Israel shoots down Hezbollah drones over Mediterranean: NPR

FILE – An Israeli Navy ship patrols the Mediterranean as Lebanon and Israel are called on to resume indirect talks over their disputed sea border with US mediation, near the southern city of Naqoura, Monday, June 6, 2022.

Mohammad Zaatari/AP


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Mohammad Zaatari/AP

Israel shoots down Hezbollah drones over Mediterranean: NPR

FILE – An Israeli Navy ship patrols the Mediterranean as Lebanon and Israel are called on to resume indirect talks over their disputed sea border with US mediation, near the southern city of Naqoura, Monday, June 6, 2022.

Mohammad Zaatari/AP

JERUSALEM – The Israeli military said on Saturday it shot down three unmanned aerial vehicles launched by the Lebanese militant group Hezbollah en route to an area where an Israeli gas platform was recently installed in the Mediterranean.

The plane’s launch appeared to be an attempt by Hezbollah to influence US-brokered negotiations between Israel and Lebanon over their sea border, an area rich in natural gas.

In a statement, the Israeli said the plane was spotted early and did not pose an “imminent threat”. Nevertheless, the incident prompted a stern warning from Israeli Prime Minister, Yair Lapid.

“I stand before you right now and say to all who seek our downfall, from Gaza to Tehran, from the shores of Lebanon to Syria, don’t test us,” Lapid said in his first address to the nation since taking office on Friday. † “Israel knows how to use its strength against every threat, against every enemy.”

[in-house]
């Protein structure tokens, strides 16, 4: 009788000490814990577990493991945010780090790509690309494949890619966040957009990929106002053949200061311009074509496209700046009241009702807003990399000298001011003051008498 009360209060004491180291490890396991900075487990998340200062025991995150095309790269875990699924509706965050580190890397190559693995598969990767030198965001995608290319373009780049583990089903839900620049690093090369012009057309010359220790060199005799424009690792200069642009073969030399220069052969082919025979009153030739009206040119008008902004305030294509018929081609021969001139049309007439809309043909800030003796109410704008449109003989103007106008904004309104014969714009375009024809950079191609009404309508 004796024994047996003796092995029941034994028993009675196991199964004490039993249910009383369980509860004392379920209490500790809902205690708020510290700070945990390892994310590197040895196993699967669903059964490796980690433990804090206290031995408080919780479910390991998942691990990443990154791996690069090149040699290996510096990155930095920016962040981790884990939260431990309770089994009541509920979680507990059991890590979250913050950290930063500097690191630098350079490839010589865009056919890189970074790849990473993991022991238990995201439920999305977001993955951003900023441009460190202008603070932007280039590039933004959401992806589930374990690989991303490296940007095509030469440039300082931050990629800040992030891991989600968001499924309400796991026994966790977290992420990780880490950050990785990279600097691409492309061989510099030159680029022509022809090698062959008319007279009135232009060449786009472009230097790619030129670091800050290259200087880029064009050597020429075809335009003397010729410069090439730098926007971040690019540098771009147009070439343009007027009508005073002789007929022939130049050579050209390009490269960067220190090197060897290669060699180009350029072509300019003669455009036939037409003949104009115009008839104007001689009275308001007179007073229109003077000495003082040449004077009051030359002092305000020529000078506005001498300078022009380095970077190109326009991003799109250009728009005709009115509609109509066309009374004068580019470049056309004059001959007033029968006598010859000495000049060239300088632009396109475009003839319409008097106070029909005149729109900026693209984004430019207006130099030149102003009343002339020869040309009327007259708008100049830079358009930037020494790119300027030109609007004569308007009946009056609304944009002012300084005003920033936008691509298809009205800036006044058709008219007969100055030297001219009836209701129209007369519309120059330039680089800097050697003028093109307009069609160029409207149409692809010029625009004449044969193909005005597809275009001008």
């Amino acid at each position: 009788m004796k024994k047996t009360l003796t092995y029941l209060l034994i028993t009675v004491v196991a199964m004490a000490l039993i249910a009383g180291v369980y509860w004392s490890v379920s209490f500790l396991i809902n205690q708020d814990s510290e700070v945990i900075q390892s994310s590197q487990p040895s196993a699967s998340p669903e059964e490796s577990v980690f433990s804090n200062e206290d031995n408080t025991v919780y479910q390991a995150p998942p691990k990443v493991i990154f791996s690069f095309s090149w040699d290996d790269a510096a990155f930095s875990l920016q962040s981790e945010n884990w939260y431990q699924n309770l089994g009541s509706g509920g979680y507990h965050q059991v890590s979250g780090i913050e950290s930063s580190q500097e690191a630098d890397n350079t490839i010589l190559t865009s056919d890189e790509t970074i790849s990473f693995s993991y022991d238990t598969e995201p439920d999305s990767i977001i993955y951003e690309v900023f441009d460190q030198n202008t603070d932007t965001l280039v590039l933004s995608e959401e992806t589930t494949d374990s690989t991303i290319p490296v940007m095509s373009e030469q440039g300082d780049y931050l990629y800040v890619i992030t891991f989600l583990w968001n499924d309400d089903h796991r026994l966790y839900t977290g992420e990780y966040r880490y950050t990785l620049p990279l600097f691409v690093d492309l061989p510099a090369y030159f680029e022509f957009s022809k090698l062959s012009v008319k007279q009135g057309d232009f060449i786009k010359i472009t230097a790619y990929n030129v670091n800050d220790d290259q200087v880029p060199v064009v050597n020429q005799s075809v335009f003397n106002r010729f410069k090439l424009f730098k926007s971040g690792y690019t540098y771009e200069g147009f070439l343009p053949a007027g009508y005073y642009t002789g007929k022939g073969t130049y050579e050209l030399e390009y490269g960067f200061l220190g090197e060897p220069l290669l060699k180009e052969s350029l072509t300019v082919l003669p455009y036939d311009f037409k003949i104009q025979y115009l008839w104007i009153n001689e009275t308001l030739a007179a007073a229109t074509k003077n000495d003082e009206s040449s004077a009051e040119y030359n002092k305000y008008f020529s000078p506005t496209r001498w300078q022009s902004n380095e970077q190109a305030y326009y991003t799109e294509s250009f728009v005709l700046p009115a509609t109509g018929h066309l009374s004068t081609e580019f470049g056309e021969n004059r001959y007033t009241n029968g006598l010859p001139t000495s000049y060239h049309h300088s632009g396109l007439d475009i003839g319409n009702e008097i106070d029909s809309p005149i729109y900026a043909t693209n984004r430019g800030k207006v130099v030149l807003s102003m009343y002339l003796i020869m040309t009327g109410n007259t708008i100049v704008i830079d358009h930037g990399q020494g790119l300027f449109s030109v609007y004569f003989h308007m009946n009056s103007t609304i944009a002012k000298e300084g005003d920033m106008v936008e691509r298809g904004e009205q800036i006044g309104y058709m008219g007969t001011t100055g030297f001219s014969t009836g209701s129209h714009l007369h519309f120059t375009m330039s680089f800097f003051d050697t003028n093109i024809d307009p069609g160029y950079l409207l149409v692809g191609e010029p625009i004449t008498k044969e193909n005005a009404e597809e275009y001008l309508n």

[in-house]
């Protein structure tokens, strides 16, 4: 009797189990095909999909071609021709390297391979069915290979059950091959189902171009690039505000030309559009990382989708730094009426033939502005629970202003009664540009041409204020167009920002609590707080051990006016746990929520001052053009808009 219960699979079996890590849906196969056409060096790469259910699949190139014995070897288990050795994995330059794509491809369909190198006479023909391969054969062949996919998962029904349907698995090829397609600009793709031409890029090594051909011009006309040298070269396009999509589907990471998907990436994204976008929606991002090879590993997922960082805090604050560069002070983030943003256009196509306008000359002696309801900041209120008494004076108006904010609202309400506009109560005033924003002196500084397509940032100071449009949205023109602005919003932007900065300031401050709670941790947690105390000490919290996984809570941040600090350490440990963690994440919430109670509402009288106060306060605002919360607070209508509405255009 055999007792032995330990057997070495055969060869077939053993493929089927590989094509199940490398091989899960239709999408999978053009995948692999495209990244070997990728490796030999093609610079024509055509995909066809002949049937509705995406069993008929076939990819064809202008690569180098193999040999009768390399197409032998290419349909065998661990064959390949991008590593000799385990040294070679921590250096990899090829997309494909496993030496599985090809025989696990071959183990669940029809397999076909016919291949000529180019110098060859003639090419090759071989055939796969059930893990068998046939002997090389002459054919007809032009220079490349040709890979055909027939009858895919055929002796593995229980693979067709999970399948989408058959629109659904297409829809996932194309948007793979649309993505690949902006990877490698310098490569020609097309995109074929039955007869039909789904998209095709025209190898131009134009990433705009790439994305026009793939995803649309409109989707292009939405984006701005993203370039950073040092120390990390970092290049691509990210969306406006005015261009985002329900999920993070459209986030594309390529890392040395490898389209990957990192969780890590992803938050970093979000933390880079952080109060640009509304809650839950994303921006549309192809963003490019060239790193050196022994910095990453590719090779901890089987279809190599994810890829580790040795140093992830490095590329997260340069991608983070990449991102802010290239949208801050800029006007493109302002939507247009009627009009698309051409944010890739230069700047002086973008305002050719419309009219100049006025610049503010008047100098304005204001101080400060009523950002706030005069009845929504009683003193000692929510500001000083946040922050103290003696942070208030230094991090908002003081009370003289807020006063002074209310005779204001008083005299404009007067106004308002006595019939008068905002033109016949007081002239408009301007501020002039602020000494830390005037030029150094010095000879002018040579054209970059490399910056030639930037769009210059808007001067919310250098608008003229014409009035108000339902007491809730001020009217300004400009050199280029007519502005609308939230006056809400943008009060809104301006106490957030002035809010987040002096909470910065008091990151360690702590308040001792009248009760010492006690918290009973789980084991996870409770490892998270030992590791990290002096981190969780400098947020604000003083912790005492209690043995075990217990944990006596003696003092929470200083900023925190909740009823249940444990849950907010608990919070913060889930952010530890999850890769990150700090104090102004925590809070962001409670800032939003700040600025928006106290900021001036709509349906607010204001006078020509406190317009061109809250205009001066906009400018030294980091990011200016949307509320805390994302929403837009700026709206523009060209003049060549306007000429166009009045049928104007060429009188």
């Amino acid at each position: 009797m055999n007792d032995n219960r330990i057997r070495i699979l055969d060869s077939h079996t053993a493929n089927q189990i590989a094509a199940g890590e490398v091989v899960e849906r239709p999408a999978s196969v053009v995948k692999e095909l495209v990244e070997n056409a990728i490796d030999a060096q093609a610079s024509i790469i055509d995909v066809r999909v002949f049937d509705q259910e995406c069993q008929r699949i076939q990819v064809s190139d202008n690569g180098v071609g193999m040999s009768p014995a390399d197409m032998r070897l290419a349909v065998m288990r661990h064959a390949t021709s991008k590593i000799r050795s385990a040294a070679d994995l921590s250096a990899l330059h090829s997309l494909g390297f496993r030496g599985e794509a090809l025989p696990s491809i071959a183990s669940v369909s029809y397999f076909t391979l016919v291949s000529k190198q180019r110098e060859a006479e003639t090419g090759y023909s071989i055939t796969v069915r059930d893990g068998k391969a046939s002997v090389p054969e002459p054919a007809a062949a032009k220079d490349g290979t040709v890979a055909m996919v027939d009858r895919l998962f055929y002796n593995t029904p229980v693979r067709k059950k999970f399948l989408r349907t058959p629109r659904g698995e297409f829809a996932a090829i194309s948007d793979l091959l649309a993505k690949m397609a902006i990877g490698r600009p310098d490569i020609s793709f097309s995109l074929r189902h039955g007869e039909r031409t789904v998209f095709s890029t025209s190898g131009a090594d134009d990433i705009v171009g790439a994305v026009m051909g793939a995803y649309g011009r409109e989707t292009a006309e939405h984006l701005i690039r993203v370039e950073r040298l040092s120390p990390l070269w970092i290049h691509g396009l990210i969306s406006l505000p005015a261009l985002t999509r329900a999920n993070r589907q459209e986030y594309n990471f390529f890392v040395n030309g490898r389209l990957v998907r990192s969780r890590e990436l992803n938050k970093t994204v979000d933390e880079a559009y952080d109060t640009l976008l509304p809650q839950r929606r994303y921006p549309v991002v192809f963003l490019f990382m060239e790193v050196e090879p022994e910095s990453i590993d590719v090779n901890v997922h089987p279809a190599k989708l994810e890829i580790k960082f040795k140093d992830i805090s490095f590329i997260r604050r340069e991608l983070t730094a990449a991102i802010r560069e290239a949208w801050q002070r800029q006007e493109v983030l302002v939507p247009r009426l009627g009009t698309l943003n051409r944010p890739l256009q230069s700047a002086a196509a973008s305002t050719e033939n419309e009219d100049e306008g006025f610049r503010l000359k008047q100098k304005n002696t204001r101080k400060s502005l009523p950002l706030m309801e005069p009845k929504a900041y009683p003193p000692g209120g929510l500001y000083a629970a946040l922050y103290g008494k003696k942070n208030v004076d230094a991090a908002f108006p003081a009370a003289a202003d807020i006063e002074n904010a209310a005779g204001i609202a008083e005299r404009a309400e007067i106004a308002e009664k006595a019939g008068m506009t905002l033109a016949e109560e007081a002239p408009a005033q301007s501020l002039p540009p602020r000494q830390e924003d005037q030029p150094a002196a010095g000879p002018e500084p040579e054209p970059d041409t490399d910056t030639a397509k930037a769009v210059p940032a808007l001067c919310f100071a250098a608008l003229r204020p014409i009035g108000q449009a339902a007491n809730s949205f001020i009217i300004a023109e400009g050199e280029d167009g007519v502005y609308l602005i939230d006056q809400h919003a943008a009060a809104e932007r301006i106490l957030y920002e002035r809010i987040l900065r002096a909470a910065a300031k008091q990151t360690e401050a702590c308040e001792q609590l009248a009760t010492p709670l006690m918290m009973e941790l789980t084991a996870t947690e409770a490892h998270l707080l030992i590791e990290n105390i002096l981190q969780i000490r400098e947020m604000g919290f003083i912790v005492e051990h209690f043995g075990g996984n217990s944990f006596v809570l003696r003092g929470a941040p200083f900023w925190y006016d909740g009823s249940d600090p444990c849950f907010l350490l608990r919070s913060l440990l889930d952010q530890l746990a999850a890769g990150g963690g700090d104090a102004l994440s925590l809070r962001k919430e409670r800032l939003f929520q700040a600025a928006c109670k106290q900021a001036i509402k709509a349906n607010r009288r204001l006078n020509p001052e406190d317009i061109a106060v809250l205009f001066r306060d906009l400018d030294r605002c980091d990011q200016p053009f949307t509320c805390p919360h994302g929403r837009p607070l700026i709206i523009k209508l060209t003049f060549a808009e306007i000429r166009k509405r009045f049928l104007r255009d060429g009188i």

Earlier this month, Israel set up a gas platform in the Karish field, which Israel says is in some of its internationally recognized economic waters. Lebanon has claimed to be in disputed waters.

Hezbollah issued a brief statement confirming that it had launched three unarmed drones toward the disputed maritime issue over the Karish field during a reconnaissance mission. “The mission has been accomplished and the message has been received,” it reads.

Israel and Hezbollah are bitter enemies who fought a month-long war in the summer of 2006. Israel views the Iran-backed Lebanese group as the greatest immediate threat, and estimates that it has some 150,000 missiles and missiles aimed at Israel.

The US said last week that mediator Amos Hochstein had held talks with Lebanese and Israeli sides. “The exchanges were productive and furthered the goal of narrowing the differences between the two sides. The United States will remain engaged with parties in the coming days and weeks,” his office said in a statement last week.

The two countries, which have been officially at war since Israel’s creation in 1948, both claim some 860 square kilometers (330 sq mi) of Mediterranean Sea. Lebanon hopes to exploit offshore gas reserves as it grapples with the worst economic crisis in its modern history.

On Saturday, Lebanese Prime Minister Najib Mikati told reporters that Lebanon received “encouraging information” about the border dispute, but declined to comment further, saying Beirut is waiting for the “written official response to the suggestions from the Lebanese side”.

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